The Climate Change Commission has drawn on several models to help shape its advice to government, which is due to be made public tomorrow. Two external reviewers explain more about the models – and how the results compare with overseas work.
The SMC asked how modelling has contributed to the Climate Change Commission’s work.
Toon Vandyck and Matthias Weitzel, reviewers of the New Zealand Climate Change Commission’s modelling, Joint Research Centre, European Commission, comment:
Note: Toon and Matthias speak in their own name, and their statements do not represent an official position of the European Commission.
How have you been involved with the Climate Change Commission’s modelling?
“We were consulted by the NZ Climate Change Commission to provide a review of the modelling framework used. We received model descriptions and/or presentations about the models, including preliminary results, as well as key draft chapters of the report that rely on modelling output. In addition, we had the chance to interact with the modelling team and other reviewers during two open, constructive and in-depth discussion sessions. Our evaluation is published on the NZ Climate Change Commission website, and provides a very positive overall view on the data used, as well as on the methods and modelling approaches employed.”
What do you see as the main strengths and limitations of the modelling that’s been used?
“A main strength of the modelling used by the NZ Climate Change Commission is the use of multiple, complementary models to assess consequences from multiple angles in a consistent way. We strongly believe in the usefulness of combining complementary models in a broader modelling toolbox. Using varying types of individual models – with different strengths – can highlight important aspects in more detail.
“Also, the modelling builds on established and state-of-the-art methods while reflecting the detail of specific emission trends in New Zealand. This includes a representation of the agricultural sector in a more detailed way than in other international models. The specific situation of sectors that are represented by a single or very few firms is taken into account, which illustrate that both baseline and scenarios cater to the particular conditions of the country. Overall, we have been impressed by both the scope and detail of the modelling efforts, and believe these provide a robust quantitative framework to support ambitious climate policy proposals.
“One caveat is that the potential consequences of the Covid-19 crisis are not fully taken into account in the modelling carried out by the NZ Climate Commission. Naturally, the uncertainty surrounding the duration of the economic crisis, the speed and the shape of the recovery are stark, therefore any modelling would likely be highly unclear. This especially holds for potential trends in persistent behavioural change, such as reduced transport demand due to more use of videoconferences to replace business trips, or increased teleworking. Clearly, it makes a lot of sense to align climate targets and recovery packages, and modelling work can inform this debate.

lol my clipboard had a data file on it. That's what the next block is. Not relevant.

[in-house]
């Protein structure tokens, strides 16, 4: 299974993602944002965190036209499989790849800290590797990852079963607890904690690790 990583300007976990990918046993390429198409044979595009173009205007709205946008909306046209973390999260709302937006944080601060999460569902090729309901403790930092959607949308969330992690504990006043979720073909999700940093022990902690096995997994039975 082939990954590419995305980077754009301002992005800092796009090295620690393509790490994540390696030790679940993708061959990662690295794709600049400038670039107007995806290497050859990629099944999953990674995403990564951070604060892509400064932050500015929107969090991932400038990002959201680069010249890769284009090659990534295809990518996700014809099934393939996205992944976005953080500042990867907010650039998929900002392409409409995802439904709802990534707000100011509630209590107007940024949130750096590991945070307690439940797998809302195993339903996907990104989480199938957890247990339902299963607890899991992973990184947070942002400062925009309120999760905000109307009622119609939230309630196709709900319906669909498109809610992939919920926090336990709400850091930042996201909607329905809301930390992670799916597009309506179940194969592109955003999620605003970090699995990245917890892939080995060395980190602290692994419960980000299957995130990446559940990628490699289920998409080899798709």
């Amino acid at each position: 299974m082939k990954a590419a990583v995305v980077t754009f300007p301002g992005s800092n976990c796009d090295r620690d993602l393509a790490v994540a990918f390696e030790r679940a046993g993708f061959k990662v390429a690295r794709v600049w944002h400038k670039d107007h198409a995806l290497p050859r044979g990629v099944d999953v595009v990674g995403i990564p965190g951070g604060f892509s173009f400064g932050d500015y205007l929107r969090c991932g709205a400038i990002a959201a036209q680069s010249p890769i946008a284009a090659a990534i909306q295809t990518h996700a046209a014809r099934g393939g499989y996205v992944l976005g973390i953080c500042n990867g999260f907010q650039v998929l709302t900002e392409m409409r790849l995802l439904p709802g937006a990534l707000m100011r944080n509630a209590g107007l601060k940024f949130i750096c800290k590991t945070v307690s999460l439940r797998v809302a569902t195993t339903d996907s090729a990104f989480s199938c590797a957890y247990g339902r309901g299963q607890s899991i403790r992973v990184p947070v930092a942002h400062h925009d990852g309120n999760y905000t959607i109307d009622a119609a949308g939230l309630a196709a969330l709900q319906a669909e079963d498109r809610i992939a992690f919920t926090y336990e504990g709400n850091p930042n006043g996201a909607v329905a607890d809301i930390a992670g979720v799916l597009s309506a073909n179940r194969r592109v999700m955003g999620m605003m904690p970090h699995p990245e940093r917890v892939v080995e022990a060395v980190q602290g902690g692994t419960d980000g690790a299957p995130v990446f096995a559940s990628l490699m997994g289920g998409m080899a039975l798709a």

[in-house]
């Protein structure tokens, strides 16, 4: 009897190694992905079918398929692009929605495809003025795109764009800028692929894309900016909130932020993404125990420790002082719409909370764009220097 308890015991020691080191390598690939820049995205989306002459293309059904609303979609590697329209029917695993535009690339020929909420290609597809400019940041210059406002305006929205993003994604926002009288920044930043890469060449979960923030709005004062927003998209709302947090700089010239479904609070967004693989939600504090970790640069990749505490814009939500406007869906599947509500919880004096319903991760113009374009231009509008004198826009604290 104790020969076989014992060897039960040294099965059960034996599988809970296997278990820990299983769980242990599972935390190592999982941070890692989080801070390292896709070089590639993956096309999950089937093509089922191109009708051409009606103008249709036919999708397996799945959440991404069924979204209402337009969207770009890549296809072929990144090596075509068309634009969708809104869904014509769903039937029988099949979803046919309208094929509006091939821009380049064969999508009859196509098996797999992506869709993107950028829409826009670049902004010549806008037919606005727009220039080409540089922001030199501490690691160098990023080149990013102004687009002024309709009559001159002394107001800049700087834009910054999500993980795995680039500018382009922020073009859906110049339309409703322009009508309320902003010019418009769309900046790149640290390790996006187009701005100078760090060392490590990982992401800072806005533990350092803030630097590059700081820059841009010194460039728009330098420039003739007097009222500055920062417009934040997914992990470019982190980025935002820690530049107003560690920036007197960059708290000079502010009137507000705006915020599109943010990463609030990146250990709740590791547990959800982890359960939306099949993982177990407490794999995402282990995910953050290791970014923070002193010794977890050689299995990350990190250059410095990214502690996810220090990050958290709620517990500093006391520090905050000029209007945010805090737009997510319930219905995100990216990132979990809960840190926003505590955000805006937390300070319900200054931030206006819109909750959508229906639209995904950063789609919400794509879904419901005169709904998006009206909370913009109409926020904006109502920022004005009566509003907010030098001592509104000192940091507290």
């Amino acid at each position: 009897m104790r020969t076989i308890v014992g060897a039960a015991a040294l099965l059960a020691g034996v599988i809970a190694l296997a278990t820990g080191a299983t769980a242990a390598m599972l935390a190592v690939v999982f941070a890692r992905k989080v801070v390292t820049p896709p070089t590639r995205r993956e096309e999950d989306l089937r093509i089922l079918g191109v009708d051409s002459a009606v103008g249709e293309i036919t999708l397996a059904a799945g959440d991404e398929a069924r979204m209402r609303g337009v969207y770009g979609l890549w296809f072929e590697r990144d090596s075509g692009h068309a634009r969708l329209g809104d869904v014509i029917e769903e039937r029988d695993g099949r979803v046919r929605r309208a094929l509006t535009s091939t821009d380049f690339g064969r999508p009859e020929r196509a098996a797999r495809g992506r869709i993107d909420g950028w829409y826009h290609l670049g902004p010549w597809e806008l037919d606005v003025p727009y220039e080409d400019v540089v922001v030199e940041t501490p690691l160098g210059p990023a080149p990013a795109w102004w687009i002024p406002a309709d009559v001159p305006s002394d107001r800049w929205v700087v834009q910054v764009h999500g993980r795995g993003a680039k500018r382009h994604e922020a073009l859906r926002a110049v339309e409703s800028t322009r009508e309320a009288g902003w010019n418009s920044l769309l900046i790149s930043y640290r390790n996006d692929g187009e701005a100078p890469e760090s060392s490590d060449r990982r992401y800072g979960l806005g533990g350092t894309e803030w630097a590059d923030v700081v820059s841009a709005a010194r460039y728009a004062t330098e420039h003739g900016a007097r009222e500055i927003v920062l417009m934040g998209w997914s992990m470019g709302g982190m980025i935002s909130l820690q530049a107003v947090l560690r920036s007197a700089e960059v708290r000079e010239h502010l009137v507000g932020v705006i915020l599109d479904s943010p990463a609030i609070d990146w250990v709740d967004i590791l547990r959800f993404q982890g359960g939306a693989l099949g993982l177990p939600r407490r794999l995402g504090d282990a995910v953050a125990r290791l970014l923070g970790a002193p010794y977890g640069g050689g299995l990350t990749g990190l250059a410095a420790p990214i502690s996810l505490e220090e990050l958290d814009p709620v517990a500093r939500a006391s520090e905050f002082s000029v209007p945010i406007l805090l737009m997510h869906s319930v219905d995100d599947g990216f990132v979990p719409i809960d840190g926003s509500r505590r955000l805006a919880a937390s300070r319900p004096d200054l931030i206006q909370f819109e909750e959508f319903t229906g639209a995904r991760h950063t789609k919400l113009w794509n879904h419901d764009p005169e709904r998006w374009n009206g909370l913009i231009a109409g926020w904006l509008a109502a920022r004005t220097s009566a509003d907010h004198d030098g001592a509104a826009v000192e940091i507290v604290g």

“The economic crisis following the pandemic also emphasises questions around equity and distributional aspects. There may be room to strengthen the modelling work in that direction in the future, as recent evidence suggests that while overall economy-wide impacts of climate policy may be limited, more substantial changes may occur within the economy. A complete picture of distributional impacts would account for effects on the income side (jobs) and the expenditure side (consumption patterns, including food and energy), and could highlight how additional revenue from carbon pricing can be used to facilitate the transition for vulnerable groups in society.”
What is the purpose of modelling in this context?
“Modelling can be an important tool to help identify consequences arising from climate policies. Most models used for policy advice do not try to prescribe what the optimal policy is, but rather provide answers of likely effects of potential policies that are under discussion. Modelling is most often used to compare different options or scenarios, such as achieving different targets, or using different policy instruments to achieve a target. These scenarios can then be compared to a baseline case, which depicts a situation under current policies and expected trends for economic growth and technological change.
“So these models should not be regarded as crystal balls aiming to predict the future; instead, they serve to compare alternative scenarios in a coherent, consistent way to evaluate the overall impacts of a policy proposal compared with a ‘do-nothing’ option. Consequently, the model runs also help to identify how regions, households and industries would be affected by a given set of policy measures.
“Importantly, models are simplifications of the real world. They build on assumptions – about future technology cost, growth of population and the economy, for example – which are inherently uncertain as they are projecting several decades into the future. A seemingly reasonable set of assumptions is taken for a baseline, and the alternative policy scenarios analysed with the models, so only the policy impact is measured when comparing the scenarios.